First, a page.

Here we propose to test our hypothesis using pancreatic cancer as a model system.

Rationale for the hypothesis and choice of pancreatic cancer as a model system

Pancreatic cancer is one of the most lethal cancers in the world currently ranked as the 4th leading cause for cancer mortality in the developed world (19). In India, the incidence ranges from 0.5–2.4/100,000 (20,21). These levels may be the result of under reporting of the cancer (22). Besides, there has been a significant increase in mean percentage change in disease-adjusted life years for pancreatic cancer in India from 1990 to 2016 (22). In Australia, it is estimated that by the age of 85, 1 in 54 for Australian men and 1 in 70 Australian women will be diagnosed with the disease (23). There has been a significant increase in incidence and mortality from the disease over the last 3 decades (24). The 5-year survival rates for pancreatic cancer are amongst the lowest of all cancers in Australia [9.1% for men and 9.2% for women (25)]. It is thus a cancer of significant importance that warrants further research.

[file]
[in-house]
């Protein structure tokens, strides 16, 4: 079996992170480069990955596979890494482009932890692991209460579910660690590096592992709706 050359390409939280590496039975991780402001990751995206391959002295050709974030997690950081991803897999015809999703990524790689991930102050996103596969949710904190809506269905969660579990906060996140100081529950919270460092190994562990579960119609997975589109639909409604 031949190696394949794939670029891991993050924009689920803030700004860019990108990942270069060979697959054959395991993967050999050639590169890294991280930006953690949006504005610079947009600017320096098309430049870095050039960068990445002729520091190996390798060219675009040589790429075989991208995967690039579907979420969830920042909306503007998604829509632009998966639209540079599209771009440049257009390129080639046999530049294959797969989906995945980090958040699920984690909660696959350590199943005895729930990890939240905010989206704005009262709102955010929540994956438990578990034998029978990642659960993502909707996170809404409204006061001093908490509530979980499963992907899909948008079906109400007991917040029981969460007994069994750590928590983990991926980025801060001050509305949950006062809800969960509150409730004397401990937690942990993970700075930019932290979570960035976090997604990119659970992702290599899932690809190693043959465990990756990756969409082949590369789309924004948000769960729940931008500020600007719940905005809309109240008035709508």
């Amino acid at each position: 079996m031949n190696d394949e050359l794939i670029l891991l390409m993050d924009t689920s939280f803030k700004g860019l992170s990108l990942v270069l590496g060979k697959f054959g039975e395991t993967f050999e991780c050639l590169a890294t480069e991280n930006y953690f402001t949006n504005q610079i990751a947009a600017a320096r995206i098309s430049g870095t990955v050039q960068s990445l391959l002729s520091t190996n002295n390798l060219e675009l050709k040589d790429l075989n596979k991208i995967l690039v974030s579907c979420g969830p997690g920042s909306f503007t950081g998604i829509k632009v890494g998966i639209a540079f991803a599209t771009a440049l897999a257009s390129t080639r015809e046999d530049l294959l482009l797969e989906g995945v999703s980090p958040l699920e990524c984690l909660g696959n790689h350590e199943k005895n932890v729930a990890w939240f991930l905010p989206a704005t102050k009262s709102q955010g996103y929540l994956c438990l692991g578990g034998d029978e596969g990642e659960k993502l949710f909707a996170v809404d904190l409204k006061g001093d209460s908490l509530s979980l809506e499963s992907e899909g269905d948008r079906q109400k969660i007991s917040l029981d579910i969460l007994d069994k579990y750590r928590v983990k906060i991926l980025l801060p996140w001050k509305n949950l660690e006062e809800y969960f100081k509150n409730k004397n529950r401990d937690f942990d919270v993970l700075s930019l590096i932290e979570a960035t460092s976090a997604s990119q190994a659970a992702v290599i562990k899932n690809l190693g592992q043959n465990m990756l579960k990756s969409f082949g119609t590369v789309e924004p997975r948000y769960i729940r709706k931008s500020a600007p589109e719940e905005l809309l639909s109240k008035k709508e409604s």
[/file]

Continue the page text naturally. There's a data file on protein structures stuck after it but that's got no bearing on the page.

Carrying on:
Our hypothesis was born from a combination of our experimental data from glioblastoma in which the stress (radiation)-induced homotypic cell fusion (14), as well as the detailed understanding of the confusion in the origins of pancreatic cancer. The stressors (hyperglycaemia, hypoxia, metabolites of cigarette smoke, etc.) that we anticipate as being causative in the process of heterotypic cell fusion are postulated to be risk factors for pancreatic cancer. Hence, we present the hypothesis using the pancreas as a model.

In pancreatic cancer, different cell types have been experimentally proposed to be the progenitor cell for carcinogenesis

While pancreatic cancer is referred pathologically as pancreatic ductal adenocarcinoma (PDAC) because of its morphology, other cell types have been proposed to be the cell of origin (3,26). Broadly, the two proposed sources of the progenitor cell of pancreatic cancer are of: